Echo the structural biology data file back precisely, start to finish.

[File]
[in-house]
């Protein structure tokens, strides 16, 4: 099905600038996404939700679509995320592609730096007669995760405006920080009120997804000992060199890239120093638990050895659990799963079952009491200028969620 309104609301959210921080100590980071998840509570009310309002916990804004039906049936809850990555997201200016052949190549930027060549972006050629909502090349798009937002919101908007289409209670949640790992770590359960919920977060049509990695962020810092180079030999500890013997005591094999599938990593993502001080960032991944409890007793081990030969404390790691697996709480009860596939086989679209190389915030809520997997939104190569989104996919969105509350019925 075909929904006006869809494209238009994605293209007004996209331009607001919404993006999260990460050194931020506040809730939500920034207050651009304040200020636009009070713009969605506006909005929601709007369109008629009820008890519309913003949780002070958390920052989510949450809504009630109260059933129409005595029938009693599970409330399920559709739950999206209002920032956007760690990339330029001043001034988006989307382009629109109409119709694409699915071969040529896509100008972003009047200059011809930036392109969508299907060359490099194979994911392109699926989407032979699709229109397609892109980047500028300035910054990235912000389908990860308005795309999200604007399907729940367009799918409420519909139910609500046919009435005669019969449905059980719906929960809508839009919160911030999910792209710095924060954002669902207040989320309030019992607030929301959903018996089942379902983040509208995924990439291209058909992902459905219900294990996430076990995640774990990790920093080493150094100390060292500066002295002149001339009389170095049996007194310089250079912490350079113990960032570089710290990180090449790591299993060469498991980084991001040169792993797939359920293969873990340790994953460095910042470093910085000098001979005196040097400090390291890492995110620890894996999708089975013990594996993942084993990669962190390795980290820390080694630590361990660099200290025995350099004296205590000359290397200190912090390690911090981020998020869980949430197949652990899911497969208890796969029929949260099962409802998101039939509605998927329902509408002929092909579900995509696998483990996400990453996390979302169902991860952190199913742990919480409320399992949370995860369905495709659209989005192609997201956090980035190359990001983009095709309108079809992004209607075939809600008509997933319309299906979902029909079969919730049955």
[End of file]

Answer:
[in-house]
């Protein structure tokens, strides 16, 4: 099905600038996404939700679509995320592609730096007669995760405006920080009120997804000992060199890239120093638990050895659990799963079952009491200028969620 309104609301959210921080100590980071998840509570009310309002916990804004039906049936809850990555997201200016052949190549930027060549972006050629909502090349798009937002919101908007289409209670949640790992770590359960919920977060049509990695962020810092180079030999500890013997005591094999599938990593993502001080960032991944409890007793081990030969404390790691697996709480009860596939086989679209190389915030809520997997939104190569989104996919969105509350019925 075909929904006006869809494209238009994605293209007004996209331009607001919404993006999260990460050194931020506040809730939500920034207050651009304040200020636009009070713009969605506006909005929601709007369109008629009820008890519309913003949780002070958390920052989510949450809504009630109260059933129409005595029938009693599970409330399920559709739950999206209002920032956007760690990339330029001043001034988006989307382009629109109409119709694409699915071969040529896509100008972003009047200059011809930036392109969508299907060359490099194979994911392109699926989407032979699709229109397609892109980047500028300035910054990235912000389908990860308005795309999200604007399907729940367009799918409420519909139910609500046919009435005669019969449905059980719906929960809508839009919160911030999910792209710095924060954002669902207040989320309030019992607030929301959903018996089942379902983040509208995924990439291209058909992902459905219900294990996430076990995640774990990790920093080493150094100390060292500066002295002149001339009389170095049996007194310089250079912490350079113990960032570089710290990180090449790591299993060469498991980084991001040169792993797939359920293969873990340790994953460095910042470093910085000098001979005196040097400090390291890492995110620890894996999708089975013990594996993942084993990669962190390795980290820390080694630590361990660099200290025995350099004296205590000359290397200190912090390690911090981020998020869980949430197949652990899911497969208890796969029929949260099962409802998101039939509605998927329902509408002929092909579900995509696998483990996400990453996390979302169902991860952190199913742990919480409320399992949370995860369905495709659209989005192609997201956090980035190359990001983009095709309108079809992004209607075939809600008509997933319309299906979902029909079969919730049955």